When light strikes chlorophyll and electrons leave, the chlorophyll is short of electrons, to continue absorbing light energy, the electrons must be replaced. These are provided during photolysis of water. The equation is:

2H2O ----> 4H+   +   4e-    + O2

Water ----> protons  +  Electrons  +  Oxygen

Protons pass out the thylakoid through ATP synthase channels & are taken up by an electron carrier - NADP. Having taken up the protons, the NADP is reduced. Reduced NADP is the main product of the light-dependant stage of photosynthesis & it enters the light-independant stage along with the electrons. 

Reduced NADP is important as it is a source of chemical energy in the plant. Oxygen is a by-product of the reaction and is either used in respiration or diffuses out of the leaf as a waste product

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Site of the Light-Dependant Reaction:

The light-dependant reaction takes place in the thylakoids of the chloroplasts. Chloroplasts are structurally adapted to their function in the following ways:

  • Thylakoid membrane provides a large surface area for attachment of chlorophyll, electron carriers and enzymes
  • A network of proteins in the grana hold the chlorophyll in a very precise manner, allowing maximum light absorption
  • Granal membranes have ATP synthase channels within them which catalyse ATP production. They're also selectively permeable, so establish a proton gradient
  • Chloroplasts contain DNA and ribosomes, so can quickly manufacture some of the proteins involved in the light-dependant reaction. 
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Summary of the Light-Independent Reaction:

The products of the light-dependant reaction are ATP and reduced NADP, they're used to reduce glycerate triosphosphate in the light-independant reaction. 

This stage doesn't require light, it occurs whether light it available or not. It requires the products of the light-dependant stage and so raplidly stops when there is no light. The process takes place in the stroma of the chloroplasts, and is known as the calvin cycle

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The Calvin Cycle:

1) CO2 from the atmosphere diffuses into leaf, through stomata & dissolves in water around walls of mesophyll cells. Then diffuses through the cell-surface membranes into stroma of the chloroplasts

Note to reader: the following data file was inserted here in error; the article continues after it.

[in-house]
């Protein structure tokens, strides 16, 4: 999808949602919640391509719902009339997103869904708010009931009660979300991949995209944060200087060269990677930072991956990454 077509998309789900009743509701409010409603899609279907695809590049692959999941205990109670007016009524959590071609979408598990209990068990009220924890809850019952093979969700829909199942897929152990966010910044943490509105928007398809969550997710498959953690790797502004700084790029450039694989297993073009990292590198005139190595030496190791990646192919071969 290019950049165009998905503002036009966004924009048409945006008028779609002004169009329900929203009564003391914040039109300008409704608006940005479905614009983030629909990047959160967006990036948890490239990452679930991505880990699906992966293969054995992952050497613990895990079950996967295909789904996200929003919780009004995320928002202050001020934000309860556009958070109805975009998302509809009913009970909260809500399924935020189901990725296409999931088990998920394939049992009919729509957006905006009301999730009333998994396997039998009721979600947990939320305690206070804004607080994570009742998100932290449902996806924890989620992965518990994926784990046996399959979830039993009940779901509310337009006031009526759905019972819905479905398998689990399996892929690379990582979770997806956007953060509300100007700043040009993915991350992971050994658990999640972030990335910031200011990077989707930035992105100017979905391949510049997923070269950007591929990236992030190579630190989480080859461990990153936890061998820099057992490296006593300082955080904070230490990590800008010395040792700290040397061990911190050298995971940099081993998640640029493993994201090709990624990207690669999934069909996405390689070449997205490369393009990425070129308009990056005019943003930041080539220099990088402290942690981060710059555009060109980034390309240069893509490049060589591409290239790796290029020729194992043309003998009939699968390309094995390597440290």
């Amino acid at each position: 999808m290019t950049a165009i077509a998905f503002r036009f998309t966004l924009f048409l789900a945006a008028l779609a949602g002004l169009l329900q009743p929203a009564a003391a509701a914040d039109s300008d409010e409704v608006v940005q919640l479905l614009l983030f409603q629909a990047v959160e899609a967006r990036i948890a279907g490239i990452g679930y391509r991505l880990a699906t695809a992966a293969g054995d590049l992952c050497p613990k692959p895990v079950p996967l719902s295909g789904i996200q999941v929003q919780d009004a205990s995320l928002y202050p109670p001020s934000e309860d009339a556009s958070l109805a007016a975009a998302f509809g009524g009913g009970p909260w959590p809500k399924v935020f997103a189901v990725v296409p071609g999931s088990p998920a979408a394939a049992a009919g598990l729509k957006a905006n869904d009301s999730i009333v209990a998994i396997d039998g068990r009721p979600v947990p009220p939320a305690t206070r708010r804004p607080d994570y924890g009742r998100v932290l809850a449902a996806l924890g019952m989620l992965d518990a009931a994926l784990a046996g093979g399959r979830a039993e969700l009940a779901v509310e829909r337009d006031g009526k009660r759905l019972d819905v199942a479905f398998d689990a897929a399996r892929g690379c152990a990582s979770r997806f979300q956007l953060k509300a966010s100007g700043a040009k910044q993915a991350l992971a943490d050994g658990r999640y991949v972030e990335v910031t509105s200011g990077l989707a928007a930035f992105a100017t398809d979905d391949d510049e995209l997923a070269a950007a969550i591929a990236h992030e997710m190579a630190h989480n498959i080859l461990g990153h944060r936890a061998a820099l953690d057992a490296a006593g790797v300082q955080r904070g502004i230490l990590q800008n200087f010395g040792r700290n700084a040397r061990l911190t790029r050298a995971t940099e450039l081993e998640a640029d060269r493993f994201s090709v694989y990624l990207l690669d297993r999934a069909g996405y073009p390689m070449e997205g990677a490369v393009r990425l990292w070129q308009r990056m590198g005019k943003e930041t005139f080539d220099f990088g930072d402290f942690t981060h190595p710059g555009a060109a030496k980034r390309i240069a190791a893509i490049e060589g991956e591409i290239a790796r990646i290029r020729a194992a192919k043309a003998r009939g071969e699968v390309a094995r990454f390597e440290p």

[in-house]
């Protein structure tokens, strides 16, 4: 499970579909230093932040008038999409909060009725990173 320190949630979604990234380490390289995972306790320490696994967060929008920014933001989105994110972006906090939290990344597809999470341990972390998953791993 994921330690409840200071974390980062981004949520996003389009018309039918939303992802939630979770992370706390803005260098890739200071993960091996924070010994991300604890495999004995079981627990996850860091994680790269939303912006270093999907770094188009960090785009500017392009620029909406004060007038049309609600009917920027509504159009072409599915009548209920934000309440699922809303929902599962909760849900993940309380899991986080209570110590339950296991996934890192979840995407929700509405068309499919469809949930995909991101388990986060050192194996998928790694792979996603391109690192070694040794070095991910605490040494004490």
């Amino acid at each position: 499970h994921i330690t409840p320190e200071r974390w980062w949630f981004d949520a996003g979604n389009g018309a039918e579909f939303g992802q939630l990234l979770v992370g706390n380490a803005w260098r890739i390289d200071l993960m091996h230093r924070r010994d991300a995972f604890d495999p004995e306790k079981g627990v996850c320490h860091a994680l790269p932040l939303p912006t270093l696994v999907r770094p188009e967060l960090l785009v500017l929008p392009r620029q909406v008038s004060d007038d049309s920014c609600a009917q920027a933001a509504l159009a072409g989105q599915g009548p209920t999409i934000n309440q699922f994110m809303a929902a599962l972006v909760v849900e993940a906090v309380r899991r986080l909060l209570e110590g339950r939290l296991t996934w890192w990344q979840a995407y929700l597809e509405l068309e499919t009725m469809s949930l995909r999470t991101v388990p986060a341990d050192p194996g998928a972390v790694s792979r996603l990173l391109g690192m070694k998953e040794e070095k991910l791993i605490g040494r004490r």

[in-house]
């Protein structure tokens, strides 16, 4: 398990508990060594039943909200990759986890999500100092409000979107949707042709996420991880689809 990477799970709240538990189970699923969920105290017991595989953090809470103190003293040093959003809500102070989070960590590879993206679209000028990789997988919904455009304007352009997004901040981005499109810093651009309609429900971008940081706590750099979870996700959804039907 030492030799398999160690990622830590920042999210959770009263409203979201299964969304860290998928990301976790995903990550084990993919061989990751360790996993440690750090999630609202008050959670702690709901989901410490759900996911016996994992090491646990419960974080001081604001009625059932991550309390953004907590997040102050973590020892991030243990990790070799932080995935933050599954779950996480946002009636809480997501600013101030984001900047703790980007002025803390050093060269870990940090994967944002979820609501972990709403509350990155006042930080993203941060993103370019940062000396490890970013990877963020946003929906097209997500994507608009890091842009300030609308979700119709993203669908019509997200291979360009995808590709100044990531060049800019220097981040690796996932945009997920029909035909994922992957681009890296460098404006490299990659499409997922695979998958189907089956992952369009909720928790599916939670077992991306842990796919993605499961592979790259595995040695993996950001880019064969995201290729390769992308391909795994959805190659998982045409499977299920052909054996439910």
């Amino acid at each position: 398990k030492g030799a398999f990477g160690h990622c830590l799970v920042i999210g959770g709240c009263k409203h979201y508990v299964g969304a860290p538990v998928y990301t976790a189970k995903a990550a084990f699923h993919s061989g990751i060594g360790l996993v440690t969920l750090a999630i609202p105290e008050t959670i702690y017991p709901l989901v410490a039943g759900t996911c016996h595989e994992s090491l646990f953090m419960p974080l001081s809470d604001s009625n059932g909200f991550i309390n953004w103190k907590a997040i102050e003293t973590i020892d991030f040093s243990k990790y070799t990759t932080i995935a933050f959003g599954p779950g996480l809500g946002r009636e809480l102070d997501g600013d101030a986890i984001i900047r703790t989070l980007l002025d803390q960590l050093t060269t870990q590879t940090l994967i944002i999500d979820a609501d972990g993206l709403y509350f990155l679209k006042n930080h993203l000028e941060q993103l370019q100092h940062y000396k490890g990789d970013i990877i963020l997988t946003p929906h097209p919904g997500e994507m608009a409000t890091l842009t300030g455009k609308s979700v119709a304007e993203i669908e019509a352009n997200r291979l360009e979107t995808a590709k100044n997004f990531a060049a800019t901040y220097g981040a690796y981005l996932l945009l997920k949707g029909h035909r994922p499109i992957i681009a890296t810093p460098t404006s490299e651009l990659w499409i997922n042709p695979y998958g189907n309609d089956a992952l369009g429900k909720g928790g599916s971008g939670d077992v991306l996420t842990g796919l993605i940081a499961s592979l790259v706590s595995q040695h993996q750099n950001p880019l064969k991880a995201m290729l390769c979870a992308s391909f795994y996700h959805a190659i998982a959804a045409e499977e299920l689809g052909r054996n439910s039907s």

2) In the stroma, CO2 reacts with (5-carbon molecule) ribulose bisphosphate (RuBP), the reaction is catalysed by rubisco

3) The reaction between CO2 and RuBP produces two molecules of (3-carbon) glycerate 3-phosphate (GP)

4) Reduced NADP from the light-dependant reaction is used to reduce glycerte 3-phosphate to triose phosphate (TP) using energy supplied by ATP

5) NADP is reformed and goes back to the light-dependant reaction to be reduced again

6) Some triose phosphate molecules are converted into organic substances the plant requires, e.g. starch, cellulose, lipids, amino acids

7) Most triose phopsate molecules are used to regenerate ribulose bisphophate using ATP

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Site of the Light-Independent Reaction:

The light-independant reaction of photosynthesis takes place in the stroma of the chloroplasts. The chloroplast is adapted to its function because:

  • The fluid of the stroma contains all the enzymes needed to carry out the light-independant reaction. Stromal fluid is membrane bound in the chloroplast meaning a chemical environment which has a high conc of enzymes and substrates can be maintained within it
  • Stroma fluid surrounds the grana, so the products of the light-dependant reaction in the grana can readily diffuse into the stroma
  • It contains both DNA and ribosomes, so it can quickly manufacture some proteins involved in the light independant reaction
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Measuring Photosynthesis:

The rate of photosynthesis in aquatic plants (e.g. Canadian pondweed) can be found by measuring the volume of oxygen produced by usinga photosynthometer.

  • A waterbath is used to maintain a constant temperature throughout the experiment
  • Potassium hydrogencarbonate is used around the plant to provide a source of carbon dioxide 
  • A light source is arranged close to the apparatus, otherwise the environment is dark
  • The apparatus is kept in the dark for 2 hours prior to the experiment
  • Light source is switched on and the plant left for 30 mins to allow air spaces in the leaves to fill with oxygen
  • Oxygen released by the plant during photosynthesis collects in the funnel end of the capillary tube above the plant
  • After 30 mins the oxygen is drawn up the capillary tube by gently withdrawing the syringe until its volume can be measure on the scale in mm3
  • Gas is drawn up into the syringe and then depressed again before the process is repeated at the same time for light intensity four or five times, a mean volume of oxygen produced per hour is calculated
  • Apparatus is left in the dark for 2 hours before procedure is repeated with light source set at a different intensity